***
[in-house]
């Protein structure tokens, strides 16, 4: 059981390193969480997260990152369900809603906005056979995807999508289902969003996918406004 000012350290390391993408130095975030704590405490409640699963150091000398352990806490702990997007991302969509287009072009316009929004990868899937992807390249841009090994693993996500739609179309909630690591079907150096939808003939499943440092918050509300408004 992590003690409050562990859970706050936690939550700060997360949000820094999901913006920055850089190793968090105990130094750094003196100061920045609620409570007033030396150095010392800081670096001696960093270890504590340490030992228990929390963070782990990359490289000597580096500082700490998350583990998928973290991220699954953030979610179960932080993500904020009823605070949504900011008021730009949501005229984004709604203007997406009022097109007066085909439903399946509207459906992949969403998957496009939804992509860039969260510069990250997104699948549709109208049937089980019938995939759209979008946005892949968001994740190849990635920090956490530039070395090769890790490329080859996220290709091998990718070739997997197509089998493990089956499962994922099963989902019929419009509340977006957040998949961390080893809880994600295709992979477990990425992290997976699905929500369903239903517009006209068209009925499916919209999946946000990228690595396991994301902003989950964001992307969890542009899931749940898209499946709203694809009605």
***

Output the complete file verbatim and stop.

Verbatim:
[in-house]
């Protein structure tokens, strides 16, 4: 059981390193969480997260990152369900809603906005056979995807999508289902969003996918406004 000012350290390391993408130095975030704590405490409640699963150091000398352990806490702990997007991302969509287009072009316009929004990868899937992807390249841009090994693993996500739609179309909630690591079907150096939808003939499943440092918050509300408004 992590003690409050562990859970706050936690939550700060997360949000820094999901913006920055850089190793968090105990130094750094003196100061920045609620409570007033030396150095010392800081670096001696960093270890504590340490030992228990929390963070782990990359490289000597580096500082700490998350583990998928973290991220699954953030979610179960932080993500904020009823605070949504900011008021730009949501005229984004709604203007997406009022097109007066085909439903399946509207459906992949969403998957496009939804992509860039969260510069990250997104699948549709109208049937089980019938995939759209979008946005892949968001994740190849990635920090956490530039070395090769890790490329080859996220290709091998990718070739997997197509089998493990089956499962994922099963989902019929419009509340977006957040998949961390080893809880994600295709992979477990990425992290997976699905929500369903239903517009006209068209009925499916919209999946946000990228690595396991994301902003989950964001992307969890542009899931749940898209499946709203694809009605």